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PRESENT: All the Justices AGNES CHRISTINE TERRY, ADMINISTRATOR OF THE ESTATE OF PETER AMBRISTER v. Record No. 170288 OPINION BY JUSTICE ELIZABETH A. McCLANAHAN September 27, 2018 IRISH FLEET, INC., d/b/a BOULEVARD CAB, ET AL. FROM THE CIRCUIT COURT OF THE CITY OF PETERSBURG Pamela S. Baskervill, Judge 1 Agnes Christine Terry, Administrator of the Estate of Peter Ambrister, appeals from the circuit court’s judgment dismissing her wrongful death action against Irish Fleet, Inc., d/b/a Boulevard Cab (“Irish Fleet”) and Reginald Morris arising from the murder of her husband, a taxicab driver, by his passenger. Terry argues that the circuit court erred in ruling that her amended complaint failed to state a claim for which relief could be granted against Irish Fleet and Morris under a theory of assumed duty. Finding no reversible error in the circuit court’s ruling, we will affirm its judgment. I. Because this case was decided below on demurrer, we accept as true the well-pleaded facts set forth in the amended complaint and all inferences fairly drawn therefrom. Tharpe v. Saunders, 285 Va. 476, 478, 285 Va. 476, 478 (2013). We are not bound, however, by the “conclusory allegations” set forth in the amended complaint. Brown v. Jacobs, 289 Va. 209, 212 n.2, 768 S.E.2d 421, 423 n.2 (2015) (citation omitted). 1 Judge Baskervill entered the order sustaining the demurrers filed by Irish Fleet and Morris. Judge Joseph Teefey entered the final order nonsuiting the claims against the remaining defendants. A. At the time of Ambrister’s death, he was a taxicab driver employed by “Craig Buck and/or Cab King, Inc., and/or John Doe Corporation.” Defendant Irish Fleet “owned and operated several cabs for hire in the City of Petersburg and provided dispatch services for other cabs in the City of Petersburg.” Defendant Morris was employed by Irish Fleet “to administer dispatch services.” On October 17, between 8:34 and 10:04 p.m., Morris, in the scope of his employment with Irish Fleet, received a series of eight “troubling” telephone calls from a male caller. During one of these calls, the caller asked for a taxicab “from Jesse Lee Apartments, building 700, going to Halcom Manor.” Morris “thought this call was a ‘red flag’” because the caller “indicated [he was] calling from a payphone, but [Morris] knew that there was not a payphone at that location.” When the caller telephoned again, Morris “established a call back number” and “documented” it as “one that merited screening.” After several calls, Morris dispatched a taxicab, but then cancelled it after “the caller called back and requested a change in pick-up location to a business that [Morris] knew to be closed, all of the business around it closed, and was in front of the apartment complex.” Morris also “called another cab company to warn them about this caller.” On the morning of October 18, Ambrister reported to work “for Craig Buck and/or Cab King, Inc. and/or John Doe Corporation.” At approximately 9:15 a.m., Tanya Tatum, 2 another dispatcher employed with Irish Fleet, received a phone call “from the Caller on the same phone as the night before requesting a cab from Jesse Lee Apartments, building 700, going to Halcom Manor.” Tatum dispatched Ambrister to this caller, and sometime after Ambrister began the transport, he was fatally shot three times by his passenger. 2 Although Tatum was named as a defendant, Terry nonsuited the claims against her. 2 B. Terry filed an amended complaint against Irish Fleet and Morris, and other defendants, asserting that the defendants “were negligent and their negligence was the proximate cause of [Ambrister’s] death.” With regard to Irish Fleet and Morris, Terry asserts a theory of assumed duty. Specifically, Terry alleges that defendants undertook, gratuitously or for consideration, to render services, including but not limited to[,] screening calls of potential cab fares callers, pick up locations, drop off locations[,] including the Caller as described in this complaint, and determining the safety risk of the call, caller, and/or location for the health and safety of cab drivers they dispatch, using ordinary car[e] in the screening and selection process of whom they accept fares from and when, or if, they dispatch a cab to the potential callers and location, and the warning of known dangerous or troubling callers or fares to Irish Fleet and all other employees and/or agents of Irish Fleet which Irish Fleet, Tatum, Morris, and/or John Doe should recognize as necessary for the protection of people and other cab drivers, including [Ambrister]. Terry alleges that Tatum “negligently dispatched [Ambrister] to a known dangerous fare that led to his death despite the documentation in the log book of the troubling calls” from the prior evening. Terry alleges, in the alternative, that Morris “negligent[ly] failed to warn and document the safety concern this caller with identifiable call back number posed to the cab drivers[’] health and safety, which increased the risk of harm to [Ambrister].” Terry contends that Irish Fleet is “vicariously liable for the acts and omissions of their employees . . . including Tatum and Morris,” and that all defendants knew or should have known of prior crimes committed against cab drivers in Petersburg earlier in the year that Ambrister was murdered and in the preceding 25-year period. Irish Fleet and Morris filed demurrers to Terry’s amended complaint and asserted, among other grounds, that the amended complaint failed to allege sufficient facts to support a cause of 3 action based on a theory that they assumed a duty to Ambrister. The circuit court sustained the demurrers and Terry nonsuited her claims against the remaining defendants. II. In reviewing the circuit court’s judgment sustaining the defendants’ demurrers, we note that “[t]he purpose of a demurrer is to determine whether a complaint states a cause of action upon which the requested relief may be granted.” Murayama 1997 Trust v. NISC Holdings, LLC, 284 Va. 234, 245, 727 S.E.2d 80, 86 (2012); see Code § 8.01-273. A demurrer tests the legal sufficiency of the facts properly alleged, and the inferences fairly drawn therefrom, but does not admit the correctness of the complaint’s legal conclusions. Murayama 1997 Trust, 284 Va. at 245, 727 S.E.2d at 86. A. “To plead a cause of action for negligence, a plaintiff must allege a legal duty, a violation of that duty and resulting damage.” Brown, 289 Va. at 215, 768 S.E.2d at 424 (citation omitted). Because Ambrister’s fatal injury was inflicted by his passenger, Irish Fleet and Morris are only subject to liability if they owed a duty to Ambrister to warn or protect him against the danger of criminal assault by his passenger. As a general rule, there is no duty to warn or protect against acts of criminal assault by third parties. This is so because under “ordinary circumstances, acts of assaultive criminal behavior by third persons cannot reasonably be foreseen.” A.H. v. Rockingham Publ’g Co., 255 Va. 216, 222, 495 S.E.2d 482, 486 (1998). Indeed, “[i]n only rare circumstances has this Court determined that the duty to protect against harm from third party criminal acts exists.” Commonwealth v. Peterson, 286 Va. 349, 359, 749 S.E.2d 307, 312 (2013). 4 We have previously held that “[b]efore any duty can arise with regard to the conduct of third persons, there must be a special relationship between the defendant and either the plaintiff or the third person.” A.H., 255 Va. at 220, 495 S.E.2d at 485. “Examples of such a relationship between a defendant and a plaintiff include common carrier-passenger, business proprietor-invitee, and innkeeperguest.” Id. “Another example of a special relationship is that of employer-employee with regard to the employer’s potential duty of protecting or warning an employee.” Id. We have repeatedly stated that the finding of a special relationship is a “threshold requirement.” Brown, 289 Va. at 215, 768 S.E.2d at 425 (quoting Peterson, 286 Va. at 357, 749 S.E.2d at 311); Taboada v. Daly Seven, Inc., 271 Va. 313, 323, 626 S.E.2d 428, 433 (2006). 3 With regard to the criminal act of murder specifically, we have noted that a defendant “cannot be deemed to have anticipated nor be expected to guard and protect [a plaintiff] against a crime so horrid, and happily so rare, as that of murder.” Connell v. Chesapeake & Ohio Ry., 93 Va. 44, 58, 24 S.E. 467, 469 (1896). In the absence of satisfying the “threshold requirement” of a special relationship, we have recognized that a defendant may owe a duty to protect against an act of criminal assault by a third party where the defendant voluntarily undertook such duty by expressly communicating his intention to do so. See Burns v. Gagnon, 283 Va. 657, 727 S.E.2d 634 (2012). This duty is 3 The existence of a special relationship is not dispositive of the duty question, however, because the court must also conclude the defendant knows of the danger of an injury or has reason to foresee that danger before a duty to warn or protect against a third party criminal act will be imposed. Certain special relationships impose a duty to warn when the danger of a third party criminal act is known or reasonably foreseeable. See, e.g., Taboada, 271 Va. at 325-26, 626 S.E.2d at 434 (innkeeper-guest); A.H., 255 Va. at 220, 495 S.E.2d at 485 (employer-employee); Connell, 93 Va. at 62, 24 S.E. at 470 (common carrier-passenger). Other special relationships, such as that of business owner-invitee and landlord-tenant, impose a duty to warn of third party criminal acts only when there was an imminent probability of injury from a third party act. Yuzefovsky v. St. John’s Wood Apartments, 261 Va. 97, 109, 540 S.E.2d 134, 141 (2001) (landlord-tenant); Wright v. Webb, 234 Va. 527, 533, 362 S.E.2d 919, 922 (1987) (business owner-invitee). 5 based on the general common law principle that “one who assumes to act, even though gratuitously, may thereby become subject to the duty of acting carefully, if he acts at all.” Id. at 672, 727 S.E.2d at 643 (citation omitted). 4 In Burns, the plaintiff was a high school student who claimed that a friend of his told the assistant principal that plaintiff “was going to get into a fight with another student sometime that day.” Id. at 664, 727 S.E.2d at 639. According to the plaintiff, the assistant principal “wrote down [plaintiff’s] name and told [plaintiff’s friend] that he would ‘alert [his] security and we’ll make sure this problem gets taken care of.’” Id. We held that the assistant principal was subject to liability for breach of a voluntarily assumed duty based on his express promise to take care of the impending fight. Id. at 67273, 727 S.E.2d at 644. 5 4 We have observed that this principle is embodied in the Restatement (Second) of Torts § 323 (1965), involving an undertaking initiated for the protection of the person to whom the undertaking is made, Didato v. Strehler, 262 Va. 617, 628-29, 554 S.E.2d 42, 48 (2001), and the Restatement (Second) of Torts § 324A (1965), involving an undertaking initiated for the protection of a third person, Burns, 283 Va. at 672, 727 S.E.2d at 644. 5 Though outside the context of protection from the danger of criminal assault, we held that defendant wife expressly undertook a duty to protect a 14-year old female houseguest from harm by a third party when she “agreed” with the young girl’s parents that their daughter would not “be driven by any inexperienced drivers” and would not “be in a car with any young, male drivers.” Kellermann v. McDonough, 278 Va. 478, 490, 684 S.E.2d 786, 791-92 (2009). Defendant husband, however, did not assume such duty because “he was not present when [his wife] assumed the duty to exercise reasonable care to prevent [the young girl] from riding in cars driven by inexperienced drivers or young male drivers.” Id. at 490, 684 S.E.2d at 792. Furthermore, outside the context of protection from third party conduct, we have relied upon the common law principle of assumed duty to hold that “a physician can, in certain circumstances, affirmatively undertake to provide health care to an individual, who prior to that moment was not the physician’s patient, and thereby assume the duty to comply with the applicable standard of care.” Fruiterman v. Granata, 276 Va. 629, 645, 668 S.E.2d 127, 136 (2008) (acknowledging principle but holding that physician did not undertake to provide health care); Didato v. Strehler, 262 Va. 617, 629, 554 S.E.2d 42, 48 (2001) (holding that “plaintiffs pled sufficient facts which, if proven at trial, would permit the finder of fact to conclude that the defendants assumed the duty to convey to the plaintiffs the correct results of their daughter’s test, which indicated that she carried the sickle cell trait”). 6 On the other hand, we have rejected the contention that a defendant “voluntarily assumed” a legal duty to protect or warn against acts of criminal assault by a third person “merely because [a defendant] took precautions not required of it” to protect the safety of the plaintiff. A.H., 255 Va. at 223, 495 S.E.2d at 487. In A.H., we held that a newspaper publishing company did not have a duty to warn a 13-year old newspaper carrier of the danger of criminal assault by a third party, despite the existence of a special relationship between the carrier and the publishing company and the voluntary efforts undertaken by the company to advise its carriers about safety precautions while on their routes. Plaintiff’s special relationship with the company did not give rise to a duty to warn or protect him against the criminal assault because “it was [not] shown that the prior assaults were at or near the location of the plaintiff’s assault, or that they occurred frequently or sufficiently close in time to make it reasonably foreseeable that the plaintiff would be similarly assaulted.” Id. at 222, 495 S.E.2d at 486. We also rejected plaintiff’s claim that the company “voluntarily assumed a legal duty” to warn the plaintiff of the possibility of similar attacks “in advising carriers about safety precautions while on their routes and in equipping them with whistles.” Id. at 223, 495 S.E.2d at 487. As we explained, “[a]ssuming, but not deciding, that Rockingham’s safety literature, video, and safety whistles were inadequate, we concluded that, whatever Rockingham may have voluntarily done in providing this material, Rockingham’s actions did not give rise to a duty to give a more complete warning.” Id. We further noted that “creation of a duty under these circumstances would discourage other parties from taking extra precautions to avoid being subjected to a liability which they otherwise would not have had.” Id. As a general proposition, a duty that does not otherwise exist may be impliedly assumed from the defendant’s conduct. See 2 Dan B. Dobbs et al., The Law of Torts § 410, at 671 (2011) (recognizing that an implied undertaking may give rise to an assumed duty). For example, we 7 have recognized that an assumed duty may be undertaken gratuitously by a motorist to another motorist or a pedestrian when he signals to the other motorist or pedestrian that it is safe to proceed. See Ring v. Poelman, 240 Va. 323, 327, 397 S.E.2d 824, 826 (1990) (noting that an assumed duty could arise based on evidence that motorist signaled to another motorist that it was safe to proceed, but holding no evidence of proximate cause); Cofield v. Nuckles, 239 Va. 186, 192-93, 387 S.E.2d 493, 496-97 (1990) (noting that an assumed duty could arise based on evidence that the motorist signaled to a pedestrian that it was safe to proceed, but holding no evidence of breach of duty); Nolde Bros. v. Wray, 221 Va. 25, 28-29, 266 S.E.2d 882, 884 (1980) (acknowledging common law principle of assumed duty but holding that law would not recognize any such duty where motorist’s gestures could not be interpreted as a signal that it was safe to proceed). We have not, however, recognized that an implied undertaking may give rise to an assumed duty to warn or protect against the danger of a criminal act by a third party. See A.H., 255 Va. at 223, 495 S.E.2d at 487. B. Applying these principles, we must determine whether Terry alleged sufficient facts to plead a viable cause of action in tort against defendants based on the theory that they owed a duty to warn or protect Ambrister from the danger of criminal assault by his passenger. “The issue whether a legal duty in tort exists is a pure question of law.” Kellermann v. McDonough, 278 Va. 478, 487, 684 S.E.2d 786, 790 (2009). 6 6 The issue of whether the law will recognize an assumed duty in tort, based on the facts alleged, must be distinguished from the question of whether the facts alleged, which would give rise to the assumed duty, have been proved. The former is a question of law for the court and the latter is a question of fact for the fact-finder. Thus, in Burns, we observed that “when the issue is not whether the law recognizes a duty, but rather whether the defendant by his conduct assumed a duty, the existence of that duty is a question for the fact-finder.” Burns, 283 Va. at 672, 727 8 Terry does not assert that these defendants owed a duty to Ambrister arising from a special relationship with either Ambrister or the caller. Terry does not assert that these defendants agreed or promised to warn or protect taxicab drivers using Irish Fleet’s dispatch services against the danger of criminal assault by passengers. Terry also does not assert that these defendants expressly communicated an intent to warn or protect taxicab drivers using Irish Fleet’s dispatch services against the danger of criminal assault by passengers. Thus, Terry does not assert facts to support either one of the two theories on which we have recognized a duty to warn or protect against criminal assault by a third party – a duty arising from the existence of a special relationship and a duty voluntarily assumed by an express undertaking. Instead, Terry’s claim that defendants assumed a duty to protect Ambrister is based on an implied voluntary undertaking. Terry alleges that the dispatchers assumed a duty to warn or protect the taxicab drivers using Irish Fleet’s dispatch services against the danger of criminal assaults by passengers when they “undertook,” in the scope of their employment with Irish Fleet, to “screen[] calls of potential cab fares,” to determine the perceived “safety risk” of the calls in the “selection process of whom they S.E.2d at 643 (citing Kellermann, 278 Va. at 490, 684 S.E.2d at 791-92; Didato, 262 Va. at 629, 554 S.E.2d at 48). This does not mean, as Terry suggests, that “if the plaintiff alleges that a defendant undertook a duty to act for the safety of another,” the claim cannot be challenged by demurrer. What it means is that the court determines whether the law recognizes an assumed duty based on the facts alleged and the fact-finder determines whether plaintiff has proven those facts. Indeed, in making this observation in Burns, we cited decisions in which we reviewed the factual allegations to determine whether they were sufficient to state a claim based on the theory of assumed duty. See Kellermann, 278 Va. at 489-90, 684 S.E.2d at 791-92 (determining whether plaintiff alleged sufficient facts to plead a viable cause of action against defendants on the theory that they assumed a duty to plaintiff’s daughter); Didato, 262 Va. at 629, 554 S.E.2d at 48 (determining whether plaintiff alleged sufficient facts to support theory of assumed duty). Thus, we reject Terry’s argument that “the dispositive question in this case is factual, not legal.” 9 accept fares from,” and to document “known or troubling” callers in a log book for use of other dispatchers. 7 We have previously refused to recognize a voluntarily assumed duty to warn or protect against the danger of criminal assault by a third person “merely because [a defendant] took precautions not required of it” to protect the safety of the plaintiff. A.H., 255 Va. at 220, 495 S.E.2d at 485. As we noted in A.H., “creation of a duty under these circumstances would discourage other parties from taking extra precautions to avoid being subjected to a liability which they otherwise would not have had.” Id. The consequence of imposing an assumed duty to warn or protect against criminal assault based merely on voluntary conduct, such as that alleged in the amended complaint, rather than an express communication, is that there is no specifically described undertaking. The alleged undertaking is necessarily ambiguous and there is no designated beginning or end to the undertaking. As applied here, an impliedly assumed duty would be owed by an indefinite number of individuals (all Irish Fleet dispatchers who screen and flag calls) to an indefinite number of individuals (all taxicab drivers who use Irish Fleet’s dispatch services) and would presumably extend to all dispatching businesses and individual employees that engage in a similar screening and documentation practice – a practice that is undoubtedly common to the dispatching business in general. The existence of a duty to protect against criminal acts of third parties is the exception, and as we have stated, arises only in “rare circumstances,” Peterson, 286 Va. at 359, 749 S.E.2d at 312. If we were to recognize that a duty to warn or protect against the danger of criminal assault by third persons 7 Terry states that the dispatchers recorded calls in a log book “maintained as a requirement of the City of Petersburg.” To the extent that Terry’s theory is based on actions the dispatchers took to comply with applicable local law, such actions could not give rise to an assumed duty based on a voluntary undertaking. For purposes of our analysis, however, we assume that her claim is based on actions the defendants took voluntarily, not actions required by law. 10 could arise outside the context of a special relationship or an express undertaking, the exception would swallow the rule. Therefore, we believe the recognition of a voluntarily assumed duty to warn or protect against the danger of criminal assault by a third person should be confined to express undertakings. Because Terry’s claim that Irish Fleet and Morris voluntarily assumed a duty to warn or protect Ambrister against the danger of criminal assault is based on an implied undertaking, the allegations of her amended complaint are insufficient to state a claim against these defendants. III. For the foregoing reasons, we hold that the circuit court did not err in in ruling that Terry’s amended complaint failed to state a claim for which relief could be granted against Irish Fleet and Morris under a theory of assumed duty. Accordingly, we will affirm the judgment of the circuit court. Affirmed. JUSTICE McCULLOUGH, with whom JUSTICE MIMS and JUSTICE POWELL join, dissenting. The majority has fashioned a rule, unique to Virginia, under which an assumption of a duty to warn of or protect against a crime must be an express undertaking, i.e. no such duty can be assumed by conduct. This standard finds no support in our caselaw, in the Second Restatement of Torts, in persuasive authority from other states, or in academic commentary. It is inconsistent with the concept of an assumed duty as that concept comes to us from the common law. The effect of this unique rule is to remove any accountability for those who have, by their conduct, assumed a duty to warn or protect against the criminal acts of others and negligently performed this duty. The majority thereby leaves persons who have detrimentally relied on such conduct without recourse. 11 The majority acknowledges, as it must, the proposition that a duty can be assumed implicitly, that is, by conduct, as well as by an express undertaking. See Restatement (Second) of Torts § 323 (1965). Indeed, we have said as much. “It is ancient learning that one who assumes to act, even though gratuitously, may thereby become subject to the duty of acting carefully, if he acts at all.” See, e.g., Nolde Bros. v. Wray, 221 Va. 25, 28, 266 S.E.2d 882, 884 (1980) (quoting Glanzer v. Shepard, 135 N.E. 275, 276 (N.Y. 1922)); see also 2 Dan B. Dobbs et al., The Law of Torts § 410, at 670 (2011) (Assumption of duty “is a kind of explicit or implicit promise, or at least a commitment, conveyed in words or conduct.”). My extensive reading of cases (of which there are many) from sister states, treatises, and law review articles yields no support for the proposition a duty to warn or protect of a crime, uniquely among all assumed duties, can be assumed only by an express promise. In other contexts, we have recognized that a duty that would not otherwise exist can be assumed by conduct. See, e.g., Nolde Bros. v. Wray, 221 Va. 25, 266 S.E.2d 882 (1980) (driver who negligently gives a hand signal can be held liable for assuming a duty); Fruiterman v. Granata, 276 Va. 629, 645, 668 S.E.2d 127, 136 (2008) (physician can by affirmative acts assume a duty of care to a non-patient). It is not clear as a conceptual matter why a motorist or a physician can be held liable in tort for assuming a duty by conduct, but a person assuming a duty by conduct to warn or protect others of a crime cannot. As support for its holding, the majority notes that “the duty to protect against criminal acts of third parties is the exception and . . . arises only in ‘rare circumstances.’” True enough, but the very point of assumption of duty liability is to hold accountable one who assumed a duty (through words or conduct) that did not exist in the first place, and who then performed the undertaking negligently. 12 The majority’s chief concern appears to be the factual indeterminacy of pinpointing when someone actually has undertaken a duty, and to whom that duty is owed. Surely, this Court can fashion a carefully crafted and properly limited standard and judges and juries can faithfully apply such a standard. 1 As things stand, to paraphrase G.K. Chesterton, a standard has not “been tried and found wanting. It has been found difficult; and left untried.” 2 Rather than abjure the concept of a duty that can be assumed by action, I would recognize liability for a person who assumes a duty to warn or protect others of crime by conduct, subject to the following limitations: 1. Purposeful conduct is required. If the duty is assumed by conduct, it “requires affirmative, deliberate conduct such that it is ‘apparent that the actor . . . specifically [undertook] to perform the task that he is charged with having performed negligently.’” Yost v. Wabash College, 3 N.E.3d 509, 517 (Ind. 2014) (alterations in original). 1 As applied to this case, the majority notes that “there is no specifically described undertaking” and “[t]he alleged undertaking is necessarily ambiguous.” The plaintiffs alleged that the dispatching service assumed a specific duty through their conduct, and that was to warn cab drivers when a prospective fare presented suspicious circumstances. The complaint details these suspicious circumstances. This specific duty was owed not by an “indefinite” number of persons – dispatchers and dispatch companies are a definite class – and it was not owed to an “indefinite” number of individuals – cab drivers operating in a geographic area constitute a readily ascertainable and limited class of persons. The majority also assumes that this practice of warning cab drivers of potentially dangerous fares “is undoubtedly common to the dispatching business in general.” The record does not support this assumption, and I will confess my lack of expertise with respect to taxicab dispatching practices. Moreover, even if a duty is commonly assumed, it does not alter the fact that it has been assumed and others have relied on the performance of that duty to their detriment. 2 The original quote is “The Christian ideal has not been tried and found wanting. It has been found difficult; and left untried.” G.K. Chesterton, What’s Wrong with the World, pt. 1, § V, para. 3, available at http://www.gutenberg.org/files/1717/1717-h/1717-h.htm (last visited September 6, 2018). 13 2. An isolated act does not qualify. An isolated act generally should not give rise to an assumed duty in perpetuity. See Fort Bend Cty. Drainage Dist. v. Sbrusch, 818 S.W.2d 392, 397 (Tex. 1991) (“A person’s duty to exercise reasonable care in performing a voluntarily assumed undertaking . . . will not normally give rise to an obligation to perform additional acts of assistance in the future.”); City of Santee v. Cty. of San Diego, 259 Cal. Rptr. 757, 763-64 (Cal. Ct. App. 1989) (County Sheriff’s past reporting of street light outages did not create an ongoing duty to do so in the future because, otherwise, “an act of humanitarian assistance can become an albatross of mandatory obligation in the future.”). 3. The assumed duty must be toward a specific person or an identifiable and limited class. Reasonable bounds to the concept of assumed duty require that liability should be limited to duties assumed toward a specific person or a limited and identifiable class. See, e.g., Pacific Indem. Co. v. Whaley, 560 F. Supp. 2d 425, 430 n.4 (D. Md. 2008) (settled law that a person can undertake a duty to a class of persons); Krieger v. J.E. Greiner Co., 382 A.2d 1069, 1081 (Md. 1978) (Levine, J. concurring) (“It is settled tort law that once a person gratuitously embarks upon a course of conduct intended to protect another person or class of persons whom he was under no preexisting legal duty to protect,” he is bound by that duty.); Schwarz v. Philip Morris Inc., 135 P.3d 409, 423 (Or. Ct. App. 2006) (“Unlike in a negligence claim where a defendant may assume a duty to more than one person or to a class of persons, the intrinsic nature of a claim of promissory fraud” protects only the person to whom the promise is made.); November v. Chesterfield Cnty., 2017 U.S. Dist. LEXIS 180631, at *15-16 (E.D. Va. Oct. 31, 2017) (rejecting plaintiff’s assumption of duty theory because it would impose a duty on the defendant to “protect virtually the entire population of the planet,” and “[n]o Virginia case imposes a duty to such an enormous and amorphous class”). 14 4. Liability is limited by the extent of the undertaking. Liability for an assumed duty should not extend beyond the scope of the actual undertaking. See Davis v. Westwood Group, 652 N.E.2d 567, 571-72 (Mass. 1995) (defendant voluntarily assumed a duty to hire police officers to direct pedestrians across a road between the parking lot and the race track; it did not undertake “a much broader duty” of providing safe passage across the road, such as erecting a traffic light or building a pedestrian bridge); see also Walls v. Oxford Mgmt. Co., 633 A.2d 103, 106-07 (N.H. 1993) (observing that a voluntary assumption of duty “is limited by the extent of the undertaking” and noting that based on that principle, “a landlord who provides lighting for the exterior of an apartment building might be held liable for failing to insure that the lighting functioned properly, but not for failing to provide additional security measures such as patrol services or protective fencing” (citation omitted)); Feld v. Merriam, 485 A.2d 742, 746-47 (Pa. 1984) (holding that the provision of one security guard subjects the landlord to a duty of care equal to the amount of protection one guard could reasonably be expected to provide). 5. The plaintiff must have detrimentally relied on the assumed duty. “[T]raditionally, the purpose of imposing liability upon a party who has assumed a duty to act is premised upon reliance.” Ostendorf v. Clark Equip. Co., 122 S.W.3d 530, 538 (Ky. 2003); see also Restatement (Second) of Torts §§ 323, 324A (1965). Consequently, a plaintiff must show he detrimentally relied on the assumed duty. In my view, the allegations made in the complaint, and the inferences from those allegations, were sufficient, if proved, to establish an assumption of duty and, therefore, to survive demurrer. The complaint alleges that the defendants assumed a duty, and it provides a concrete example showing that the dispatchers working for Irish Fleet provided a warning to another cab driver of criminal danger. In addition, the allegations are sufficient to show that, had 15 a warning been provided, Ambrister would have relied on the warning. I would reverse the judgment and remand the case for further proceedings. For all of these reasons, I respectfully dissent. 16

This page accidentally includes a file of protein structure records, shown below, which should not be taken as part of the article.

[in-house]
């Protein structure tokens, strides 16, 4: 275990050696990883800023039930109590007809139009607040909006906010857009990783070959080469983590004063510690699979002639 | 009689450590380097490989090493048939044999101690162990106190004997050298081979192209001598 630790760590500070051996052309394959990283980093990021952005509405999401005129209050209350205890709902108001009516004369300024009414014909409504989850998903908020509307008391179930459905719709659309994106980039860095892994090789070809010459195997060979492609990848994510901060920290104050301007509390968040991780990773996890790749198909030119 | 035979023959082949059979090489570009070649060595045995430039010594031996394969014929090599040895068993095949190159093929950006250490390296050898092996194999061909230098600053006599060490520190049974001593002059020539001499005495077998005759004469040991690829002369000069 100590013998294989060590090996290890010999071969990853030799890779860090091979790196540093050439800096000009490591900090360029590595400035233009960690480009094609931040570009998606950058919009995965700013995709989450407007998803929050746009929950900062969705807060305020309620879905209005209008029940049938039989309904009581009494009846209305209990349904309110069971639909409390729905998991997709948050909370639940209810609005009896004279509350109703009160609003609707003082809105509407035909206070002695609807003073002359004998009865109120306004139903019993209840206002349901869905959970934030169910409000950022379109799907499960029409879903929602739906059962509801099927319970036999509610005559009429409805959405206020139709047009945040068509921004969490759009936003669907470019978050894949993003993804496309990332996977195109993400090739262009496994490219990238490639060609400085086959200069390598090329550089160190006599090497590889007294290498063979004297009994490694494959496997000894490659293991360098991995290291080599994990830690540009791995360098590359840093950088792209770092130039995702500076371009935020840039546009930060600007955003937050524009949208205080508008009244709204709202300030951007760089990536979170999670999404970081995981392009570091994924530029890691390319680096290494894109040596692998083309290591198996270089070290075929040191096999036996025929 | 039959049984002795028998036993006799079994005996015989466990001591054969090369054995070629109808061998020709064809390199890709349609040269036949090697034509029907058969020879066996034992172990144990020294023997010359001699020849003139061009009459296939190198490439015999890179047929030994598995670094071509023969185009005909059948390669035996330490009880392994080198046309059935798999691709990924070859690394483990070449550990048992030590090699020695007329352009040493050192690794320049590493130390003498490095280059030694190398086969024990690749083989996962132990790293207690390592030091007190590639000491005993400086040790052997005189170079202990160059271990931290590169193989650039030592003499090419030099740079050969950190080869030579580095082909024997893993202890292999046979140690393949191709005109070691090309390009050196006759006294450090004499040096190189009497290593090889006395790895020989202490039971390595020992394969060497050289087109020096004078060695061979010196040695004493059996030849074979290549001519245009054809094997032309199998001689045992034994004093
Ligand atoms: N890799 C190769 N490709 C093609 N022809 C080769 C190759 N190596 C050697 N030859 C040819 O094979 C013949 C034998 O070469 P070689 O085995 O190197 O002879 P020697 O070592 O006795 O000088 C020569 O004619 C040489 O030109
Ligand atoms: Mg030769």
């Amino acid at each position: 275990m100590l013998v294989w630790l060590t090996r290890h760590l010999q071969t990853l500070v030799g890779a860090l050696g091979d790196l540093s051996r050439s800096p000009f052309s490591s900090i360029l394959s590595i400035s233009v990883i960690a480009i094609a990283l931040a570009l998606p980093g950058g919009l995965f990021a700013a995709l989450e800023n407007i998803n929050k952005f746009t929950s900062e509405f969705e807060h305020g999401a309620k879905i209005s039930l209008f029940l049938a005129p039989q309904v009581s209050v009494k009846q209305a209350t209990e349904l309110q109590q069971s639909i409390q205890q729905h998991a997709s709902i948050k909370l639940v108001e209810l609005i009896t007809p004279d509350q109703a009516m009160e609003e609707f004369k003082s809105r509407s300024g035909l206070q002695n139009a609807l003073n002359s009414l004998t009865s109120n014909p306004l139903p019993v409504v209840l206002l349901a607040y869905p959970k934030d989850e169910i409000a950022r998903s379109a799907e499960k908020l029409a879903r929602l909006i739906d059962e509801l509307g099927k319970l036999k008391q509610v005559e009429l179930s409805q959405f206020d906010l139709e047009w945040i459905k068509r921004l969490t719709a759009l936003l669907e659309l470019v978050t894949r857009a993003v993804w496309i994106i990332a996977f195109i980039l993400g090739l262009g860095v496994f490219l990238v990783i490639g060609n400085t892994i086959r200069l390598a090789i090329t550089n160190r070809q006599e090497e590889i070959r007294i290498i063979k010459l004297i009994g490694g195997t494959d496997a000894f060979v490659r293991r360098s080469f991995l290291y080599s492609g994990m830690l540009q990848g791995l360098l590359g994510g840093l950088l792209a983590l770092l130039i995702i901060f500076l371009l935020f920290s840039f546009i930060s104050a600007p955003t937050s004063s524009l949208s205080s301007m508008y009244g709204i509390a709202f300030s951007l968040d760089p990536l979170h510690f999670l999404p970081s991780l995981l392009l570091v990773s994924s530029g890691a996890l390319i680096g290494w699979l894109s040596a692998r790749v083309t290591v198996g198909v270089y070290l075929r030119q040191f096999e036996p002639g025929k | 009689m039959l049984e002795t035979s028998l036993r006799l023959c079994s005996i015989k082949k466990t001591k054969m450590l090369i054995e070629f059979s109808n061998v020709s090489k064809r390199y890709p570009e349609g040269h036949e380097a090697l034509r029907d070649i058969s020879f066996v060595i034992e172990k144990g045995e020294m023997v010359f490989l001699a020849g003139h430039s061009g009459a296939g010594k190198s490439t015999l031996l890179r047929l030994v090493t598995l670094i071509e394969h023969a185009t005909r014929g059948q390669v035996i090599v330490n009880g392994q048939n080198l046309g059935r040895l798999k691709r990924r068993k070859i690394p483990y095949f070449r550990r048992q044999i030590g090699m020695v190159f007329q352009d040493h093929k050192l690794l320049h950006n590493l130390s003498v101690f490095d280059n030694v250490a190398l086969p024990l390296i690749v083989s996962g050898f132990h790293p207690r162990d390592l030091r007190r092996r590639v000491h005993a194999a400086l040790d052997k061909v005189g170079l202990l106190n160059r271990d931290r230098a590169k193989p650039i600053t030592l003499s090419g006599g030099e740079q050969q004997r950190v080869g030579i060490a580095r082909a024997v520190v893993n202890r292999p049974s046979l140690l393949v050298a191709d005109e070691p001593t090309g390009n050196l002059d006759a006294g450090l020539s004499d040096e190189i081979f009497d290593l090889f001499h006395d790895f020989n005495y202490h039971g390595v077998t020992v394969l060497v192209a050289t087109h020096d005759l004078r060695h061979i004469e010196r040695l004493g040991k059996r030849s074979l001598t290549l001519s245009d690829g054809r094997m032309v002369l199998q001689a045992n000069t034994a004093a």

Primary Holding

The Supreme Court affirmed the judgment of the circuit court ruling that Plaintiff’s amended complaint alleging a wrongful death action failed to state a claim for which relief could be granted against Defendants under a theory of assumed duty.